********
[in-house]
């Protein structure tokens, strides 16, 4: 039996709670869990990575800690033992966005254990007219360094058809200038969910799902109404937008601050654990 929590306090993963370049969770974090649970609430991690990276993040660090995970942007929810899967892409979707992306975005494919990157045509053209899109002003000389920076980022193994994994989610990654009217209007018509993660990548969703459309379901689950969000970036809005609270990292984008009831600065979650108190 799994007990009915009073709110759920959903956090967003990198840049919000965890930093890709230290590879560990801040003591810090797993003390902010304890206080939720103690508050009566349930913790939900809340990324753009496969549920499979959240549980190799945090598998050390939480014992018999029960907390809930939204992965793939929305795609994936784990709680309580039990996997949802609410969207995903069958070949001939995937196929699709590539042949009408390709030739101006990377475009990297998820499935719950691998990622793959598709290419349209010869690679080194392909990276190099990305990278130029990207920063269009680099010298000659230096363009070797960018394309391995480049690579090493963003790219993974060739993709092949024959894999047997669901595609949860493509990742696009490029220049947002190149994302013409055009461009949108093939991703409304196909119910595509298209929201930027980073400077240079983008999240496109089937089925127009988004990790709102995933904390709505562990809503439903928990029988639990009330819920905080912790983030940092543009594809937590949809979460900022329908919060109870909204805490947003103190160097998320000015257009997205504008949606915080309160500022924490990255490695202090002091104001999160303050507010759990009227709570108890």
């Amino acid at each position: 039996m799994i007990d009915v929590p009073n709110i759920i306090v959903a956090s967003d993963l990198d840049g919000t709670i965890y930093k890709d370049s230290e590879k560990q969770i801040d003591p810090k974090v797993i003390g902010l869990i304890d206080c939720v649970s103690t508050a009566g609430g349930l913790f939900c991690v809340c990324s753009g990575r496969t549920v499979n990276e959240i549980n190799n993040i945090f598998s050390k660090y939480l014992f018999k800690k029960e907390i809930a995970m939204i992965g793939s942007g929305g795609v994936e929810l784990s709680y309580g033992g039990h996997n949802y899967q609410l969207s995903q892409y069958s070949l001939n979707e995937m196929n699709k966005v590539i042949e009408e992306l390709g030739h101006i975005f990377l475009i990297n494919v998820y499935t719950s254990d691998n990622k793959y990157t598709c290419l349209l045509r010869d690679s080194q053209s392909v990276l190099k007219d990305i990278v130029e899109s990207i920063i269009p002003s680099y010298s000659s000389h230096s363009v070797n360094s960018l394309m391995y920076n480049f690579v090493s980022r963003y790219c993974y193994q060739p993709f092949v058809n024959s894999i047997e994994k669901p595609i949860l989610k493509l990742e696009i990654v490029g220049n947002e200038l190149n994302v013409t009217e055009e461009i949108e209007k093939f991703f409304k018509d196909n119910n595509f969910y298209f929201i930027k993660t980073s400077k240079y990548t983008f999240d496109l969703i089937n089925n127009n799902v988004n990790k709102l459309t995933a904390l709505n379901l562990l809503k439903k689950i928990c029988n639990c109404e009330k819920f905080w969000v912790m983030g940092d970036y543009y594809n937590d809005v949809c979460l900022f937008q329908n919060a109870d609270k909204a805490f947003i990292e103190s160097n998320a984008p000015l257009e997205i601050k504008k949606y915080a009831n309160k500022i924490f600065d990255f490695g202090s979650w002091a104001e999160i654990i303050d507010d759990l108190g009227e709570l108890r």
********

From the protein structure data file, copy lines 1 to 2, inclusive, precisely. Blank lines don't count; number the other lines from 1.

[in-house]
């Protein structure tokens, strides 16, 4: 039996709670869990990575800690033992966005254990007219360094058809200038969910799902109404937008601050654990 929590306090993963370049969770974090649970609430991690990276993040660090995970942007929810899967892409979707992306975005494919990157045509053209899109002003000389920076980022193994994994989610990654009217209007018509993660990548969703459309379901689950969000970036809005609270990292984008009831600065979650108190 799994007990009915009073709110759920959903956090967003990198840049919000965890930093890709230290590879560990801040003591810090797993003390902010304890206080939720103690508050009566349930913790939900809340990324753009496969549920499979959240549980190799945090598998050390939480014992018999029960907390809930939204992965793939929305795609994936784990709680309580039990996997949802609410969207995903069958070949001939995937196929699709590539042949009408390709030739101006990377475009990297998820499935719950691998990622793959598709290419349209010869690679080194392909990276190099990305990278130029990207920063269009680099010298000659230096363009070797960018394309391995480049690579090493963003790219993974060739993709092949024959894999047997669901595609949860493509990742696009490029220049947002190149994302013409055009461009949108093939991703409304196909119910595509298209929201930027980073400077240079983008999240496109089937089925127009988004990790709102995933904390709505562990809503439903928990029988639990009330819920905080912790983030940092543009594809937590949809979460900022329908919060109870909204805490947003103190160097998320000015257009997205504008949606915080309160500022924490990255490695202090002091104001999160303050507010759990009227709570108890």